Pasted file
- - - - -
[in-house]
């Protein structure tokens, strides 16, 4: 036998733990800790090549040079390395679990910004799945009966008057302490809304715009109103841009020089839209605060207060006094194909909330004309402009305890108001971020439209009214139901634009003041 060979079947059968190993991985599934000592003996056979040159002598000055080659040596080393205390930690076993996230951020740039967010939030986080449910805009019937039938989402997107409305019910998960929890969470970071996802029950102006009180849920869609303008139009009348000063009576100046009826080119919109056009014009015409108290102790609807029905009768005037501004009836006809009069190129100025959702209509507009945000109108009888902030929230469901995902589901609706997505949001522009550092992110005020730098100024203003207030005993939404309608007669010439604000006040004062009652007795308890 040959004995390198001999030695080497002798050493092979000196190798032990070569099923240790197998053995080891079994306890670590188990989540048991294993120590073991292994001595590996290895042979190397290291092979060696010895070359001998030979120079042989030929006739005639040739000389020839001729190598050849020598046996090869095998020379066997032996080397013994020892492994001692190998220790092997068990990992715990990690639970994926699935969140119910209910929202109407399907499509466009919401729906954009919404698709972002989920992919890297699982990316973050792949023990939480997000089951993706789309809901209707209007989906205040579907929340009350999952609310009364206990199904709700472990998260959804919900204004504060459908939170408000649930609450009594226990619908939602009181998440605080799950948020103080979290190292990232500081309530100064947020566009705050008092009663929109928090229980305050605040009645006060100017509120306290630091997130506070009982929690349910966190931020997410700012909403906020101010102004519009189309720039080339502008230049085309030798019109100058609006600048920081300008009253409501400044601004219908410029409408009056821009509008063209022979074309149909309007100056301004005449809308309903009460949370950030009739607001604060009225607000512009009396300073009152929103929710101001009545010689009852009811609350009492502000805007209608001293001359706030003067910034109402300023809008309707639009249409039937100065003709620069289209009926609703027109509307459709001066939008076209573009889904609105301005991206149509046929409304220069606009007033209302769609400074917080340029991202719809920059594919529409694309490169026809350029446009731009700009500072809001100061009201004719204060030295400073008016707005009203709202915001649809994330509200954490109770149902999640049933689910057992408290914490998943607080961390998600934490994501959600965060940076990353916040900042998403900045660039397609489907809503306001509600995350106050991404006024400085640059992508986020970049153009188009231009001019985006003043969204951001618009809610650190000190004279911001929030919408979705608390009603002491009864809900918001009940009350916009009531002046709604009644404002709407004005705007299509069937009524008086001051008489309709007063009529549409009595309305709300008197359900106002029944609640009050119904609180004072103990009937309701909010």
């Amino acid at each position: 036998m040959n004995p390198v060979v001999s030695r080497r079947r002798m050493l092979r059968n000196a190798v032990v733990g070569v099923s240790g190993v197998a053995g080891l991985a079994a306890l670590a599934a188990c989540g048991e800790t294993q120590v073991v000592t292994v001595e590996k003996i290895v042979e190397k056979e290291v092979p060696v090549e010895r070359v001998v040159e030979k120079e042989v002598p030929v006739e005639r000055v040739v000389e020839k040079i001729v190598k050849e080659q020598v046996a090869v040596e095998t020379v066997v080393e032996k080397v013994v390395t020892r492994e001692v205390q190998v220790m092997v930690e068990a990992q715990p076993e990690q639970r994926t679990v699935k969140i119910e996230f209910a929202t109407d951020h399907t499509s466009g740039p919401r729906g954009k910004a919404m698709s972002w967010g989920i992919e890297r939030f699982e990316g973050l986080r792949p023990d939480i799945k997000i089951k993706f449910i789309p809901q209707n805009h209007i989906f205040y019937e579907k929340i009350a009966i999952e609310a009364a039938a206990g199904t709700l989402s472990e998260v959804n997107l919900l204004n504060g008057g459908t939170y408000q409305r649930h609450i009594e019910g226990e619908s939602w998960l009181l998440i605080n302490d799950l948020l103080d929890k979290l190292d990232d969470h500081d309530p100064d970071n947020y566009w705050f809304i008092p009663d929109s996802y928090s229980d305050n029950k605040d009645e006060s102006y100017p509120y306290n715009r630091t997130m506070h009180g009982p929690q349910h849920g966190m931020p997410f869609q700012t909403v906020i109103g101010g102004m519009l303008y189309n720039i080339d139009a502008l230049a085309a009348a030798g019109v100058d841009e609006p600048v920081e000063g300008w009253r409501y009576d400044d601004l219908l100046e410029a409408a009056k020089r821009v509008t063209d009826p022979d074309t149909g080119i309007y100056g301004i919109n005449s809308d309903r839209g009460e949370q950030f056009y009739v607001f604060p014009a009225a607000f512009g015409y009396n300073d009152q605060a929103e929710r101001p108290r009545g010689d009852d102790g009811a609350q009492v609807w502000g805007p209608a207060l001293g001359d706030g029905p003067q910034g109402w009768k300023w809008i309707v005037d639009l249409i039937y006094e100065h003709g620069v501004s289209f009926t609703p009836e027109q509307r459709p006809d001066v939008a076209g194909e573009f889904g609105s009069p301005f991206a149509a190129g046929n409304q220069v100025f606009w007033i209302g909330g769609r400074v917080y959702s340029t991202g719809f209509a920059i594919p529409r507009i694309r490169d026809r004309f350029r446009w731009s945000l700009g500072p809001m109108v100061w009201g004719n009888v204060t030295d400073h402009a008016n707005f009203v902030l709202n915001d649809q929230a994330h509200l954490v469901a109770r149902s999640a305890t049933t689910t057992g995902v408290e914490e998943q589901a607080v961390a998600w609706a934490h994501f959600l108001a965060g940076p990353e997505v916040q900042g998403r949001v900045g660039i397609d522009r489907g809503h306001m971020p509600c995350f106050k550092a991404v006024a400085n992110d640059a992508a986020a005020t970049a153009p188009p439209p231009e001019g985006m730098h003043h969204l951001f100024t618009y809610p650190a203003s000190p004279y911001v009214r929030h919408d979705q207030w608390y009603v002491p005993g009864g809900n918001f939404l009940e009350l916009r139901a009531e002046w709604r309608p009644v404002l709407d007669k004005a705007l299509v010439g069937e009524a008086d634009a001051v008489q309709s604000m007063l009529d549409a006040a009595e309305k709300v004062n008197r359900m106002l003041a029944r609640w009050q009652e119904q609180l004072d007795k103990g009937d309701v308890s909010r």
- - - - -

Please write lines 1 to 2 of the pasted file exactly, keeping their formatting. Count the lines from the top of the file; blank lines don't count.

[in-house]
């Protein structure tokens, strides 16, 4: 036998733990800790090549040079390395679990910004799945009966008057302490809304715009109103841009020089839209605060207060006094194909909330004309402009305890108001971020439209009214139901634009003041 060979079947059968190993991985599934000592003996056979040159002598000055080659040596080393205390930690076993996230951020740039967010939030986080449910805009019937039938989402997107409305019910998960929890969470970071996802029950102006009180849920869609303008139009009348000063009576100046009826080119919109056009014009015409108290102790609807029905009768005037501004009836006809009069190129100025959702209509507009945000109108009888902030929230469901995902589901609706997505949001522009550092992110005020730098100024203003207030005993939404309608007669010439604000006040004062009652007795308890 040959004995390198001999030695080497002798050493092979000196190798032990070569099923240790197998053995080891079994306890670590188990989540048991294993120590073991292994001595590996290895042979190397290291092979060696010895070359001998030979120079042989030929006739005639040739000389020839001729190598050849020598046996090869095998020379066997032996080397013994020892492994001692190998220790092997068990990992715990990690639970994926699935969140119910209910929202109407399907499509466009919401729906954009919404698709972002989920992919890297699982990316973050792949023990939480997000089951993706789309809901209707209007989906205040579907929340009350999952609310009364206990199904709700472990998260959804919900204004504060459908939170408000649930609450009594226990619908939602009181998440605080799950948020103080979290190292990232500081309530100064947020566009705050008092009663929109928090229980305050605040009645006060100017509120306290630091997130506070009982929690349910966190931020997410700012909403906020101010102004519009189309720039080339502008230049085309030798019109100058609006600048920081300008009253409501400044601004219908410029409408009056821009509008063209022979074309149909309007100056301004005449809308309903009460949370950030009739607001604060009225607000512009009396300073009152929103929710101001009545010689009852009811609350009492502000805007209608001293001359706030003067910034109402300023809008309707639009249409039937100065003709620069289209009926609703027109509307459709001066939008076209573009889904609105301005991206149509046929409304220069606009007033209302769609400074917080340029991202719809920059594919529409694309490169026809350029446009731009700009500072809001100061009201004719204060030295400073008016707005009203709202915001649809994330509200954490109770149902999640049933689910057992408290914490998943607080961390998600934490994501959600965060940076990353916040900042998403900045660039397609489907809503306001509600995350106050991404006024400085640059992508986020970049153009188009231009001019985006003043969204951001618009809610650190000190004279911001929030919408979705608390009603002491009864809900918001009940009350916009009531002046709604009644404002709407004005705007299509069937009524008086001051008489309709007063009529549409009595309305709300008197359900106002029944609640009050119904609180004072103990009937309701909010």